“This situation gave TT and our partners ample motivation to create one of our StopLoss advisory publications on the issue, as there is obviously a need for a clear explanatory guideline,” said Mike Yarwood, MD of Loss Prevention at TT.  “Experience shows that the system is an effective means of dealing with large and complex casualties.  However with container ships now capable of carrying in excess of 23,000 TEU, GA adjustment is likely to be an extremely complex calculation and the administrative burden placed on the interested parties is significant.

GA is a globally applicable legal principle of maritime law by which extraordinary additional expenditure incurred during a voyage because of a defined incident can be recovered from all parties involved in the ‘maritime adventure’ on a pro rata basis against the ‘arrived’ value of goods and other property aboard.

“The concept of ‘maritime adventure’ sounds quaint,” comments Yarwood.  “But describes the total group of stakeholders involved in the voyage. GA is the system whereby the ship owner can recover the extraordinary expenses that are necessarily incurred following some maritime incident, in protecting the cargo and/or preserving the ship. The costs are apportioned between the ship, its bunkers (sometimes owned by a charterer of the ship) and stores, and the cargo (including the containers) in proportion to their value.”

The StopLoss publication is directed at an audience of freight forwarders, NVOCs and BCOs explaining in detail the circumstances in which GA can be declared and who declares it, as well as the process of declaration and the appointment of a GA adjuster.  It goes on to outline the role of the adjuster including how bonds and guarantees are assessed and lodged, and how uninsured and LCL (less than container load) cargo is dealt with.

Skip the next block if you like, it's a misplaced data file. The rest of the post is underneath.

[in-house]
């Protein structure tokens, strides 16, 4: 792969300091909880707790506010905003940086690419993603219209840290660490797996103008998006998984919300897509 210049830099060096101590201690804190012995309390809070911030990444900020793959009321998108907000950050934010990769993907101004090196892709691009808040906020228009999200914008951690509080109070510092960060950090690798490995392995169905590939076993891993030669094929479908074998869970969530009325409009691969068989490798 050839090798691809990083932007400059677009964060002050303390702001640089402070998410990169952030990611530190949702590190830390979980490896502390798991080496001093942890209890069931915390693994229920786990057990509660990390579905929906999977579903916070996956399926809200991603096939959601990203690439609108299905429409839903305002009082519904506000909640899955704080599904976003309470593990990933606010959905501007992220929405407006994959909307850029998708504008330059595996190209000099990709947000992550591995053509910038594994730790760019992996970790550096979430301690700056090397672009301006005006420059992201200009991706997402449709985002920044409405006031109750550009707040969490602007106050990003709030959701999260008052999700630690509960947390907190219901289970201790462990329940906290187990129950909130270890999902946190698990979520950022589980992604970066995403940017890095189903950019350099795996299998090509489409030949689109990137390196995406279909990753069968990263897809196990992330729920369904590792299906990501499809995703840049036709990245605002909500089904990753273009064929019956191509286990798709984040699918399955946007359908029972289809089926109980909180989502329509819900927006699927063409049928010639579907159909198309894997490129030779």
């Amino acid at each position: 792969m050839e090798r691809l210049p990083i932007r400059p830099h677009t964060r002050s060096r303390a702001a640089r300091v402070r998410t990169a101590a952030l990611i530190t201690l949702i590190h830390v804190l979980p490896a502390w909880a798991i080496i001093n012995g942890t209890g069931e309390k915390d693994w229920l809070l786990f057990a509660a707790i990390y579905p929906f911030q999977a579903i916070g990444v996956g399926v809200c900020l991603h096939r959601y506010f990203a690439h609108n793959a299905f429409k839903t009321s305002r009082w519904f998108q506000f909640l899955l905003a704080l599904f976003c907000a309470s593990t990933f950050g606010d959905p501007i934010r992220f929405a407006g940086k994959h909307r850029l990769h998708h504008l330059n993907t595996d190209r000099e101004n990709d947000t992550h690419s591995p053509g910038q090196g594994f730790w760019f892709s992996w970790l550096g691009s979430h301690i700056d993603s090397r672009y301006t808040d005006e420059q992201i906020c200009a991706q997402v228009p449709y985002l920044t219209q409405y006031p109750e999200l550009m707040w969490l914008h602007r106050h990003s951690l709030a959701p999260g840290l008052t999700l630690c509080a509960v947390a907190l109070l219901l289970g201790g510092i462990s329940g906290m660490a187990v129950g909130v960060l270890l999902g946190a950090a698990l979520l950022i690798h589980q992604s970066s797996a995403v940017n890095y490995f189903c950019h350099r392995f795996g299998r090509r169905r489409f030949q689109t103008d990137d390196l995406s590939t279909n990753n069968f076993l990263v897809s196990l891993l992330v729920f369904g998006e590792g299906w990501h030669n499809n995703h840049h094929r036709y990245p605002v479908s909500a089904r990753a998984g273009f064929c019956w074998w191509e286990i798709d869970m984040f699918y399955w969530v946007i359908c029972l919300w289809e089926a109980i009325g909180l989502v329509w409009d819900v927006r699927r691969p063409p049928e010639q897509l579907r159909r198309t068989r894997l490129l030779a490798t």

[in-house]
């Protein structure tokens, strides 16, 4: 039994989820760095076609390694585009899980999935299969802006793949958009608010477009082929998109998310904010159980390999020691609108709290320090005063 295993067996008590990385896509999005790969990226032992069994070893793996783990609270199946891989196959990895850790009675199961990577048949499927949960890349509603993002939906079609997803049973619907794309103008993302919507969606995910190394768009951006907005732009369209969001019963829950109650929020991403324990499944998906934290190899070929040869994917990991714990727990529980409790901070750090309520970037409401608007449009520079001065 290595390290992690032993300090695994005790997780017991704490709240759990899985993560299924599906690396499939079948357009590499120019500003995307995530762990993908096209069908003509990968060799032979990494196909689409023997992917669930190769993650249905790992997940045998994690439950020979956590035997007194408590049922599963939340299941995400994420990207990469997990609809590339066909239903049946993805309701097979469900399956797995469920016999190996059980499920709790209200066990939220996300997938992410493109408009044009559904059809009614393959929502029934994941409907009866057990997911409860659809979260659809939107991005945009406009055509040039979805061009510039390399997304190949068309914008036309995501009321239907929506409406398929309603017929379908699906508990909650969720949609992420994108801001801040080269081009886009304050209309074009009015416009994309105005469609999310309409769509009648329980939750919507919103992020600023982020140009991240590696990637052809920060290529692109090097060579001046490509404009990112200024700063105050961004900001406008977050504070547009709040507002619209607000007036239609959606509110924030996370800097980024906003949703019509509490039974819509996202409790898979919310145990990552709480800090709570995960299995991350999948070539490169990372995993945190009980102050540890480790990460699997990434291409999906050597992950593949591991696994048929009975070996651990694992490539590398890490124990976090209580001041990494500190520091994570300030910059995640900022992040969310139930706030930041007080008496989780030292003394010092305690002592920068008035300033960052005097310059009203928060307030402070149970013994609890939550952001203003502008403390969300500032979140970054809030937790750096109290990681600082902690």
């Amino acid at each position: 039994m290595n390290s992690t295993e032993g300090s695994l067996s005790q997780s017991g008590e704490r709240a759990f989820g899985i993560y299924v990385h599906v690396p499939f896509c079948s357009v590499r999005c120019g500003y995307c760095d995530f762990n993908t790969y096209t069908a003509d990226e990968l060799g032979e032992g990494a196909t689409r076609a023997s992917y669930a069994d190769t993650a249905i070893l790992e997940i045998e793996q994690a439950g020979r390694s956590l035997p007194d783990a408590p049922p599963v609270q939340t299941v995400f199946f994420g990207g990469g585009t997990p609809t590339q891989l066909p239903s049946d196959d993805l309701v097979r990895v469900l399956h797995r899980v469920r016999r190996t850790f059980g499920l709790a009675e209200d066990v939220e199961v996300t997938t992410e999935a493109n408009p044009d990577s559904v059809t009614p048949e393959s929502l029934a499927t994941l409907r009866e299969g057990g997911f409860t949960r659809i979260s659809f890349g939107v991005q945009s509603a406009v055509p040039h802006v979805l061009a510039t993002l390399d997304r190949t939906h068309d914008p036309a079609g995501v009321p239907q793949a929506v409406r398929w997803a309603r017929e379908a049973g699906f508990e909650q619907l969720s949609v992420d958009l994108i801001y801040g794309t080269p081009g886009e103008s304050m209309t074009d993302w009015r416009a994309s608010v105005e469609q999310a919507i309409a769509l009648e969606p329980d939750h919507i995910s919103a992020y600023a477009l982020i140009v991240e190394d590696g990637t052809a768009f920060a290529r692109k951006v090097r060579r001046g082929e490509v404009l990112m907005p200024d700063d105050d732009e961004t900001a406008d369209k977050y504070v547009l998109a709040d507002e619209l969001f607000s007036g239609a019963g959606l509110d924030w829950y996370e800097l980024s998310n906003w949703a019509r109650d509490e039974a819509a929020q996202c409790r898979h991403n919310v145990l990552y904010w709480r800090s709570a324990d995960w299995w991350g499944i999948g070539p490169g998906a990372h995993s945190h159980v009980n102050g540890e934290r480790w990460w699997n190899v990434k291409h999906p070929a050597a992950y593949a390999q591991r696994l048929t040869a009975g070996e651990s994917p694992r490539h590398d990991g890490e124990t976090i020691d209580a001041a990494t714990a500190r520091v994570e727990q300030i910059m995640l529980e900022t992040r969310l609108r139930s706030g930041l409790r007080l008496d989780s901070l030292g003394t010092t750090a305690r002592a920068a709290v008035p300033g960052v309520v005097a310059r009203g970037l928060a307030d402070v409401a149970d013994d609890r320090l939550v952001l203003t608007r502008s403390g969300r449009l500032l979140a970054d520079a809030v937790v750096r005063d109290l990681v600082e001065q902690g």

“It is essential that all freight forwarders understand GA to efficiently manage matters and set realistic expectations for their clients and represent their interests effectively.  Equally, BCOs need to understand their obligations, particularly where they have chosen not to purchase cargo insurance,” concludes Yarwood.  As such a section of the StopLoss is dedicated to the actions required by each party and includes a useful checklist of preparations each can make in anticipation of a GA declaration effecting any of their cargoes.

The StopLoss publication can be downloaded free of charge HERE

About TT Club

TT Club is the established market-leading independent provider of mutual insurance and related risk management services to the international transport and logistics industry. TT Club’s primary objective is to help make the industry safer and more secure. Founded in 1968, the Club has more than 1,100 Members, spanning container owners and operators, ports and terminals, and logistics companies, working across maritime, road, rail, and air. TT Club is renowned for its high-quality service, in-depth industry knowledge and enduring Member loyalty. It retains more than 93% of its Members with a third of its entire membership having chosen to insure with the Club for 20 years or more. www.ttclub.com

TT Club’s Supply Chain Security Bulletin continues to highlight the variable risk profile

Disruptions through the global supply chain continue to create opportunities for criminals to infiltrate and access cargo. In recognition of the threat landscape, TT continues its advisory campaign with the second edition of its a regularly published Supply Chain Security Bulletin.

London 17th November 2022

The international freight transport insurer, TT Club is redoubling its efforts to inform the sector on critical risk profiles. The ongoing impacts of the pandemic blight economies, variable consumer demand trends, labour disputes, and the war in Ukraine all have an influence on continuing the profoundly dynamic global supply chain situation.  Congestion at ports and other freight hubs, mis-matches in the availability of transport equipment and ships in relation to demand are all consequences of this volatile environment.